Duty of care
Some Human Resources departments are only now finding out that leadership or mid-level managers have authorized international remote work for any number of employees, consequently there was no review of the health and benefits implications. An employer in this situation should immediately check their benefit policy details to understand any underwriting assumptions, limits or exclusions related to the geographic location of covered employees. Employees themselves are unlikely to be aware of these and may not even raise the question until they experience an accident or illness. Some employers have taken the position that the obligation to secure appropriate coverage lies with employees who request to telecommute internationally for their own purposes. But whether an employer (supervisor or manager) has given explicit or tacit approval for an employee to work internationally, they have general duty of care and even a legal duty in some countries for risks associated with that working arrangement. Employee benefit and insurance solutions are available in the market, some offered at the employer level, and some offered at the individual level, but before employers roll out a global remote work benefit, it is crucial to have clear eligibility guidelines, governance, and appropriate coverage options to protect employees and limit liability.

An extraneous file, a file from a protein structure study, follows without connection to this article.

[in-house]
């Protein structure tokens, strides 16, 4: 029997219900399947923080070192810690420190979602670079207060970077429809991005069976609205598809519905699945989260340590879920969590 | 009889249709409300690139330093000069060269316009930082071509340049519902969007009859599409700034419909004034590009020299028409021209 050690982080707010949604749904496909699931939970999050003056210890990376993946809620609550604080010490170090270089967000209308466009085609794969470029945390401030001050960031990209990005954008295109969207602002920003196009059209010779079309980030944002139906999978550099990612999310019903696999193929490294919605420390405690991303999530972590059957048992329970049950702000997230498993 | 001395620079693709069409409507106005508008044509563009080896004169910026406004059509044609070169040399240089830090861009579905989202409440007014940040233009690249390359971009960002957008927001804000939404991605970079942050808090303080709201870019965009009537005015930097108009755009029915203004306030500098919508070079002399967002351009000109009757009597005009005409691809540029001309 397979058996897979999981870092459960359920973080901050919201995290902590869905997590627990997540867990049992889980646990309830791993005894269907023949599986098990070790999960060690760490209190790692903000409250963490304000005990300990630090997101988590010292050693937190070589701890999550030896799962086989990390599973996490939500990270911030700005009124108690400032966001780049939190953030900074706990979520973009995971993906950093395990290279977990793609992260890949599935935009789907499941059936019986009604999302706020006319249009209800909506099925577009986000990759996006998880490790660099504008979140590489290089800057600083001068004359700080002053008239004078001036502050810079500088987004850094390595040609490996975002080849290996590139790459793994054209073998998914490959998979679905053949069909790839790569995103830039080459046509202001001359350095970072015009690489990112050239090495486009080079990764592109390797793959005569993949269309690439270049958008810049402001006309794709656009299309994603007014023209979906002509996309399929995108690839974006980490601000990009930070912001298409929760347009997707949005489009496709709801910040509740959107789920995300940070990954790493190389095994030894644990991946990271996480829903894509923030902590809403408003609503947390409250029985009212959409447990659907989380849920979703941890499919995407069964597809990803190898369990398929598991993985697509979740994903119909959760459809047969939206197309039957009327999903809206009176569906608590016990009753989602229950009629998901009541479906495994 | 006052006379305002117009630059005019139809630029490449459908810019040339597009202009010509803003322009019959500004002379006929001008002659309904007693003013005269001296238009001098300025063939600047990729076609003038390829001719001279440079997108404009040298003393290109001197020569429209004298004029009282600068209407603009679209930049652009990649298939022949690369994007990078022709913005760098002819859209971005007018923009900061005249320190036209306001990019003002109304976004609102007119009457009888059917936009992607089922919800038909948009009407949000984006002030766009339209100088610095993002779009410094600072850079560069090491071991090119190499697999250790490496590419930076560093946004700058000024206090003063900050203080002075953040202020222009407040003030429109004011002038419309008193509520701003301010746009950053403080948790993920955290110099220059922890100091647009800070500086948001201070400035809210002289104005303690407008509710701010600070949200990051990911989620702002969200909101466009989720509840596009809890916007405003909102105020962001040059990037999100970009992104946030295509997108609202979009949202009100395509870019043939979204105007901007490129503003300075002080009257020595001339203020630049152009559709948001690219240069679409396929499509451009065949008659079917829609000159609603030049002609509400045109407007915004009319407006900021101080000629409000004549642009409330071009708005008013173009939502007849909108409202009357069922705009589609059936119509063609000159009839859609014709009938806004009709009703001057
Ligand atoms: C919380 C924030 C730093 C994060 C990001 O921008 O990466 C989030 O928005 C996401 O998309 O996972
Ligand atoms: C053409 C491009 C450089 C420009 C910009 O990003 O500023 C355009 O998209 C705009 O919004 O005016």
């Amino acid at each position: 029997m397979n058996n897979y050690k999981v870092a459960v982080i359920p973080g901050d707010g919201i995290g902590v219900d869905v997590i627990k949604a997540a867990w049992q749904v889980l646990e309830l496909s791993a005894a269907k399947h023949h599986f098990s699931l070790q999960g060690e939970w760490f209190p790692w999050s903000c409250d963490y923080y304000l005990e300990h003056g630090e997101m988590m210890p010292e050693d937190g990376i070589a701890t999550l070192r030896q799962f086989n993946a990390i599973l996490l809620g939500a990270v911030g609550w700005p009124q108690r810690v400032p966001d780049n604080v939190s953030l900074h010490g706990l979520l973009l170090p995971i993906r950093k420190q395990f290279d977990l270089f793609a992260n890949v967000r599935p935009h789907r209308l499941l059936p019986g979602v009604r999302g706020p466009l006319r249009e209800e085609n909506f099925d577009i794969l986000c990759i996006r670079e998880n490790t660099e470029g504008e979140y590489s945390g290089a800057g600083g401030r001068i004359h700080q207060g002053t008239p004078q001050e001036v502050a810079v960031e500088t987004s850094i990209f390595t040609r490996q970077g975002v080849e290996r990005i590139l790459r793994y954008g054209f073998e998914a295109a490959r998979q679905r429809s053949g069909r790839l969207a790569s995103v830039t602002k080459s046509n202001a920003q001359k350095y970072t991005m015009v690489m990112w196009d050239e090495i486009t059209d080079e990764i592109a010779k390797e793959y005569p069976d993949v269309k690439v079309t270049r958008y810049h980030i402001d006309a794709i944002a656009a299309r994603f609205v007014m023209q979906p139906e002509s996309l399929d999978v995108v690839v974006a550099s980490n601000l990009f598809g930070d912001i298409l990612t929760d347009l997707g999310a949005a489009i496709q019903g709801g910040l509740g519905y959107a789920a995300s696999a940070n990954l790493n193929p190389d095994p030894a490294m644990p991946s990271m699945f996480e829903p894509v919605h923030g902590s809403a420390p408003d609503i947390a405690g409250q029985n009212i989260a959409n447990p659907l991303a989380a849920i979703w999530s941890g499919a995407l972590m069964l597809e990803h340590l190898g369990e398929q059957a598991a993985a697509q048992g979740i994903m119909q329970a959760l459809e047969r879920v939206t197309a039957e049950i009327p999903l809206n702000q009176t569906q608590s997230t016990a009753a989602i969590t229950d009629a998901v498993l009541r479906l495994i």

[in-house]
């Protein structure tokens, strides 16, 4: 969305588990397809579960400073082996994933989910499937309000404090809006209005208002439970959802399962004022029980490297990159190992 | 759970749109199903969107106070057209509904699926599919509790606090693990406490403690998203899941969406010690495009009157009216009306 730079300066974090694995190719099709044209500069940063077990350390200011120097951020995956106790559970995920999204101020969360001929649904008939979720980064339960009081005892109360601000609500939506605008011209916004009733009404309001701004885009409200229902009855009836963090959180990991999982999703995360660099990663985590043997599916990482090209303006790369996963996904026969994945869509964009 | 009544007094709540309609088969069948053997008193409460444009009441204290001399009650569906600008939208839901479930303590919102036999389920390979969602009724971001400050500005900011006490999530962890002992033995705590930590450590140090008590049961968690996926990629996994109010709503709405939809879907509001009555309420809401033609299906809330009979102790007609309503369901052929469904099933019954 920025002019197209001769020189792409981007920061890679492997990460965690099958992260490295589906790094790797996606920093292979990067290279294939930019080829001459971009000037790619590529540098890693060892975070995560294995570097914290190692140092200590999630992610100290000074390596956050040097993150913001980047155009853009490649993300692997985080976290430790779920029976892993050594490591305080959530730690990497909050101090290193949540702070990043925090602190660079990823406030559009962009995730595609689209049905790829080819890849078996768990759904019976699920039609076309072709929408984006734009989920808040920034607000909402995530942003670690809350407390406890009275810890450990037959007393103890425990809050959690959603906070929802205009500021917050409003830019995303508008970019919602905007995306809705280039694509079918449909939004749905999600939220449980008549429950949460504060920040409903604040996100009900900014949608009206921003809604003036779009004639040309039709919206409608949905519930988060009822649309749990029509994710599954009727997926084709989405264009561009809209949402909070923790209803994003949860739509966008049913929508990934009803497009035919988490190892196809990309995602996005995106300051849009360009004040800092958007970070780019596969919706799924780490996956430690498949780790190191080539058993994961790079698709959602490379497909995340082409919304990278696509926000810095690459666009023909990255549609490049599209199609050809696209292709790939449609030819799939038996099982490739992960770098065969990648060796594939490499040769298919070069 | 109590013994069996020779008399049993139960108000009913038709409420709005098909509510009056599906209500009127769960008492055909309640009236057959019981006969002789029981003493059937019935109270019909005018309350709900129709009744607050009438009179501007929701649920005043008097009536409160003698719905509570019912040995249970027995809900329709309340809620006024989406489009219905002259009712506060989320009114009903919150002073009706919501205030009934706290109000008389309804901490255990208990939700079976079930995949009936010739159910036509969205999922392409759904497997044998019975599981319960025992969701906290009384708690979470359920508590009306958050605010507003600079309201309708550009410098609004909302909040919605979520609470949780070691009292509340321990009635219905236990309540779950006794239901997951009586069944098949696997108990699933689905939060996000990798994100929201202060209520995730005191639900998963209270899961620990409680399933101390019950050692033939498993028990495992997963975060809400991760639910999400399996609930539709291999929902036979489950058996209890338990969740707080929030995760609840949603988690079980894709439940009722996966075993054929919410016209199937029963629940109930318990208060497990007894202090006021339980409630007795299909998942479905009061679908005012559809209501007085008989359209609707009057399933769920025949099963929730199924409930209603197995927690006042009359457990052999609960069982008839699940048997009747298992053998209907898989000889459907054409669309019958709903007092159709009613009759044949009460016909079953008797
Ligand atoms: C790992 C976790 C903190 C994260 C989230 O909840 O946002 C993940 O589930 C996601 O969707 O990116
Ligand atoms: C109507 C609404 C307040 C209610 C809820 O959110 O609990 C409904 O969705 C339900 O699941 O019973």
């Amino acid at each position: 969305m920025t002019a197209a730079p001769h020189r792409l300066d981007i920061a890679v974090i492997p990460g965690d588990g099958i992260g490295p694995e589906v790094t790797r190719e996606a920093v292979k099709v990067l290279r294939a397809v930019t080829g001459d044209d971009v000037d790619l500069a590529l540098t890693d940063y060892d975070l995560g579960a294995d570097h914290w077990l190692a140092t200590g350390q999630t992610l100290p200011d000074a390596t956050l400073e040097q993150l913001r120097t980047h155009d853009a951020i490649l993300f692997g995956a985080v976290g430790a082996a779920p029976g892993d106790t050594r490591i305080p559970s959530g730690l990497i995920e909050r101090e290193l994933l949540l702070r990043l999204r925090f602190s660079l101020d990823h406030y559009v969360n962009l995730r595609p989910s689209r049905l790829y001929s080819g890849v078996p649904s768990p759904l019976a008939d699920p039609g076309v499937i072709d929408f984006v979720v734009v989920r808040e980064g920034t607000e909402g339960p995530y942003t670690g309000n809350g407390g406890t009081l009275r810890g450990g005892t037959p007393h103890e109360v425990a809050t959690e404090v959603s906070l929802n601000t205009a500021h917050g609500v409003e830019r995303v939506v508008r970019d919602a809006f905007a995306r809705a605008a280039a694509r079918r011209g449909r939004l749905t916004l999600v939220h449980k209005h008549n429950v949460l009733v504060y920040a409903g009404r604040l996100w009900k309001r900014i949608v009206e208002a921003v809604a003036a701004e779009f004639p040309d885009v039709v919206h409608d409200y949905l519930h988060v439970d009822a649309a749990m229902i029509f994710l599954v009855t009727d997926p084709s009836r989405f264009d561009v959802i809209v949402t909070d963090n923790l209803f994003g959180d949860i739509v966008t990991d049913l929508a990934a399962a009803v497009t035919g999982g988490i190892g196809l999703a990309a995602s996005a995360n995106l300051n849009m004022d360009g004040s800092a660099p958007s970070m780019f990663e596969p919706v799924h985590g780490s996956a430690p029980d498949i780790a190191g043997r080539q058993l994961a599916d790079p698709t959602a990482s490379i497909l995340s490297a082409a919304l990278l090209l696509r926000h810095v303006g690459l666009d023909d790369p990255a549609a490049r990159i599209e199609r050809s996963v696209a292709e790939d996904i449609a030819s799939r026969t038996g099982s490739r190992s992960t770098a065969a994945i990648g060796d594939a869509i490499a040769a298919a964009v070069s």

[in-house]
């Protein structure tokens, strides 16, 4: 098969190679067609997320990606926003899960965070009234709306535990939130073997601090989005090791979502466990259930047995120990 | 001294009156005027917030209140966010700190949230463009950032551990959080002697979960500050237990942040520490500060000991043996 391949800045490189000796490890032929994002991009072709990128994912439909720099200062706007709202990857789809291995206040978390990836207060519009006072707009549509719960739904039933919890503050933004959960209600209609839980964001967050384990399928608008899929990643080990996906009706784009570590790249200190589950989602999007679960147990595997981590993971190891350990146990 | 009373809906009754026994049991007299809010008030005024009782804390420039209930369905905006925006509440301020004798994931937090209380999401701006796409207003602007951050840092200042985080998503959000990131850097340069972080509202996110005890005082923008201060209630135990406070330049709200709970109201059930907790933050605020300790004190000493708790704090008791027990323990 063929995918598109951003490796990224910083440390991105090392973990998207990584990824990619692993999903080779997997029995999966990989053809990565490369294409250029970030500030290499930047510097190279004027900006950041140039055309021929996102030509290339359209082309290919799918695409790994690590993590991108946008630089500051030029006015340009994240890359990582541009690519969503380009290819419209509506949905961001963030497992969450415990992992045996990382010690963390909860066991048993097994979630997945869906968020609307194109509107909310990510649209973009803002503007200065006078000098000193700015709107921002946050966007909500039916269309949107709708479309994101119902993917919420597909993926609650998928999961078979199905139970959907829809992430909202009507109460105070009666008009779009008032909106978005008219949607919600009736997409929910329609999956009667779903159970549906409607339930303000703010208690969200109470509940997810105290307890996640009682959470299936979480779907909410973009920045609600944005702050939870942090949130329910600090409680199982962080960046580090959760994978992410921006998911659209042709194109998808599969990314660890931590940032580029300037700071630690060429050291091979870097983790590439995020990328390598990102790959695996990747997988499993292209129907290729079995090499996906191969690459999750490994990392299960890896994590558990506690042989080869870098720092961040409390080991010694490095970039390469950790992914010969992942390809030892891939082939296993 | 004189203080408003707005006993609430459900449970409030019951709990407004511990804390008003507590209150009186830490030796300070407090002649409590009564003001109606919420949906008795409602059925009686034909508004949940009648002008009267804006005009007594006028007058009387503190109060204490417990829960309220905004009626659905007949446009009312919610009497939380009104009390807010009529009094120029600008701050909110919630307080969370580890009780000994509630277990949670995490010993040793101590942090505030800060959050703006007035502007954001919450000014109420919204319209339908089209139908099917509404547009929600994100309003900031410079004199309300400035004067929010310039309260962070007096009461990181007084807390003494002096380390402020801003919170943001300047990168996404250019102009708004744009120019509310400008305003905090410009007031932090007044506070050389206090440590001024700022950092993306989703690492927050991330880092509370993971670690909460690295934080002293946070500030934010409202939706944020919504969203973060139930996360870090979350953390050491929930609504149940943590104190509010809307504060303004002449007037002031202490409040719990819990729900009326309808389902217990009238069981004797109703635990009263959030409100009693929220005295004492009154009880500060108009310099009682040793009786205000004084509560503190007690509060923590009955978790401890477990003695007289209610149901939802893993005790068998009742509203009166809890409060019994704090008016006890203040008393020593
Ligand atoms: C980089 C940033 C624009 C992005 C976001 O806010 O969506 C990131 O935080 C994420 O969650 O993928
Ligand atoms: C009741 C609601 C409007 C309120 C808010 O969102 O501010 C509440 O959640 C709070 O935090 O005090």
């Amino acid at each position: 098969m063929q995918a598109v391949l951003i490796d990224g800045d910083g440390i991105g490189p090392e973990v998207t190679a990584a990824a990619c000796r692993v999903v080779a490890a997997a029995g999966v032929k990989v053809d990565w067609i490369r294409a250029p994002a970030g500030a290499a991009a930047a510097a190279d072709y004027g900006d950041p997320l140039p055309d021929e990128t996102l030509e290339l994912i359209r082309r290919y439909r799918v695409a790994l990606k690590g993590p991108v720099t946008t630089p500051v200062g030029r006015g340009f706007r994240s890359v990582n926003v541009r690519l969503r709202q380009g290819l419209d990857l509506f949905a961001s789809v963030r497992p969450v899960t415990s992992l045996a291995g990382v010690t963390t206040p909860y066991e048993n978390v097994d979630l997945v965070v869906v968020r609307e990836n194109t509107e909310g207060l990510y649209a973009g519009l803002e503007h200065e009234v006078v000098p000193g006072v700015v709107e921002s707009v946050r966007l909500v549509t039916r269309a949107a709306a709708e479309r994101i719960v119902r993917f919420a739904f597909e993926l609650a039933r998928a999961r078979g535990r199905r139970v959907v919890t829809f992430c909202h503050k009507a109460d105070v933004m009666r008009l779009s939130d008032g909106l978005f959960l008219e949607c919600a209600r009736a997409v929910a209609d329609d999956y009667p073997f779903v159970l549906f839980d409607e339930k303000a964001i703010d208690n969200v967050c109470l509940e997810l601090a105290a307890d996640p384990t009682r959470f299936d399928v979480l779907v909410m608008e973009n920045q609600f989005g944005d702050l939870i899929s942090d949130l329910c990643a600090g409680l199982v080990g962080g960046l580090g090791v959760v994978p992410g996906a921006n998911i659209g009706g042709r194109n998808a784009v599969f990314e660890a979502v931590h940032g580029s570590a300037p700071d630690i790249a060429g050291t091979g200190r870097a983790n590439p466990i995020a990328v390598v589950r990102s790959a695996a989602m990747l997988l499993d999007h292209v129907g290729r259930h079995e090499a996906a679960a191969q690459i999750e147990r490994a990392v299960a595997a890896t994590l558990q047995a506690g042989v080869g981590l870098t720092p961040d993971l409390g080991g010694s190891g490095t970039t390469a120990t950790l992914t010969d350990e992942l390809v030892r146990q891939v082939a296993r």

Benefit programs for international teleworkers
Unlike expatriates who are covered under special benefit plans as part of their assignment, international teleworkers are often left on their home country benefits, which are unlikely to provide appropriate coverage in their host country.